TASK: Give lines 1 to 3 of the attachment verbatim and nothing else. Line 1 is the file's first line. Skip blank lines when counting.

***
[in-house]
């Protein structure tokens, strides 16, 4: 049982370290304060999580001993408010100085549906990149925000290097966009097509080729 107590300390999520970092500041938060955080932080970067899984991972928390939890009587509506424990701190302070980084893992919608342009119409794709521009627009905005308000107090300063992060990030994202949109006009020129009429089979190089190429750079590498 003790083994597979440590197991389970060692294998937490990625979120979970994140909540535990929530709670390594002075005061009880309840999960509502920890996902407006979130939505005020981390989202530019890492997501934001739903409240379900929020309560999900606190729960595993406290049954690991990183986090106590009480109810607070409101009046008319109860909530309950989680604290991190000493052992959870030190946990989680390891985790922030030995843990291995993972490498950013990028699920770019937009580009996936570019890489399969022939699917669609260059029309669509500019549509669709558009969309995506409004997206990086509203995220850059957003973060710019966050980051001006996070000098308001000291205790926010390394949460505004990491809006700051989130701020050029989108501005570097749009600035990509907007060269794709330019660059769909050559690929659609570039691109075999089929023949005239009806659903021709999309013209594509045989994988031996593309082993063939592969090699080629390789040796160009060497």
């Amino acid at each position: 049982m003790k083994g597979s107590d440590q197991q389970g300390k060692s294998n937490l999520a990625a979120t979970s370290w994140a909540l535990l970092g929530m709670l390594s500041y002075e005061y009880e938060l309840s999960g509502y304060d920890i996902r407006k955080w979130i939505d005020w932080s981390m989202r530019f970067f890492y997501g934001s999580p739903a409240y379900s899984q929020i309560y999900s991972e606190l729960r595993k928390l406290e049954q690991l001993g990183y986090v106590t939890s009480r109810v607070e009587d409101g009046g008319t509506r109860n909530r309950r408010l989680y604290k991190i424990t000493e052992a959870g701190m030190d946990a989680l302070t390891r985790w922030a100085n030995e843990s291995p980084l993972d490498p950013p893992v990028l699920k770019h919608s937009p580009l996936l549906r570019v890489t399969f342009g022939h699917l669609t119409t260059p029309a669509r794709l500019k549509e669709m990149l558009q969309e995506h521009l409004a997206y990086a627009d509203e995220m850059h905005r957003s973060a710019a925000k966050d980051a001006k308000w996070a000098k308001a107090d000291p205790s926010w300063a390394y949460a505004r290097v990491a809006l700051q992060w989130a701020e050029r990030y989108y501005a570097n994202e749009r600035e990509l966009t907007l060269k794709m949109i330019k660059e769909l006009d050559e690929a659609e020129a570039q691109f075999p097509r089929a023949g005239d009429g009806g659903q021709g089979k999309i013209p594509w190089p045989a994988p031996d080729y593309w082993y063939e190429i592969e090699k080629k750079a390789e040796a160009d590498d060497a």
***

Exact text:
[in-house]
């Protein structure tokens, strides 16, 4: 049982370290304060999580001993408010100085549906990149925000290097966009097509080729 107590300390999520970092500041938060955080932080970067899984991972928390939890009587509506424990701190302070980084893992919608342009119409794709521009627009905005308000107090300063992060990030994202949109006009020129009429089979190089190429750079590498 003790083994597979440590197991389970060692294998937490990625979120979970994140909540535990929530709670390594002075005061009880309840999960509502920890996902407006979130939505005020981390989202530019890492997501934001739903409240379900929020309560999900606190729960595993406290049954690991990183986090106590009480109810607070409101009046008319109860909530309950989680604290991190000493052992959870030190946990989680390891985790922030030995843990291995993972490498950013990028699920770019937009580009996936570019890489399969022939699917669609260059029309669509500019549509669709558009969309995506409004997206990086509203995220850059957003973060710019966050980051001006996070000098308001000291205790926010390394949460505004990491809006700051989130701020050029989108501005570097749009600035990509907007060269794709330019660059769909050559690929659609570039691109075999089929023949005239009806659903021709999309013209594509045989994988031996593309082993063939592969090699080629390789040796160009060497």
């Amino acid at each position: 049982m003790k083994g597979s107590d440590q197991q389970g300390k060692s294998n937490l999520a990625a979120t979970s370290w994140a909540l535990l970092g929530m709670l390594s500041y002075e005061y009880e938060l309840s999960g509502y304060d920890i996902r407006k955080w979130i939505d005020w932080s981390m989202r530019f970067f890492y997501g934001s999580p739903a409240y379900s899984q929020i309560y999900s991972e606190l729960r595993k928390l406290e049954q690991l001993g990183y986090v106590t939890s009480r109810v607070e009587d409101g009046g008319t509506r109860n909530r309950r408010l989680y604290k991190i424990t000493e052992a959870g701190m030190d946990a989680l302070t390891r985790w922030a100085n030995e843990s291995p980084l993972d490498p950013p893992v990028l699920k770019h919608s937009p580009l996936l549906r570019v890489t399969f342009g022939h699917l669609t119409t260059p029309a669509r794709l500019k549509e669709m990149l558009q969309e995506h521009l409004a997206y990086a627009d509203e995220m850059h905005r957003s973060a710019a925000k966050d980051a001006k308000w996070a000098k308001a107090d000291p205790s926010w300063a390394y949460a505004r290097v990491a809006l700051q992060w989130a701020e050029r990030y989108y501005a570097n994202e749009r600035e990509l966009t907007l060269k794709m949109i330019k660059e769909l006009d050559e690929a659609e020129a570039q691109f075999p097509r089929a023949g005239d009429g009806g659903q021709g089979k999309i013209p594509w190089p045989a994988p031996d080729y593309w082993y063939e190429i592969e090699k080629k750079a390789e040796a160009d590498d060497a």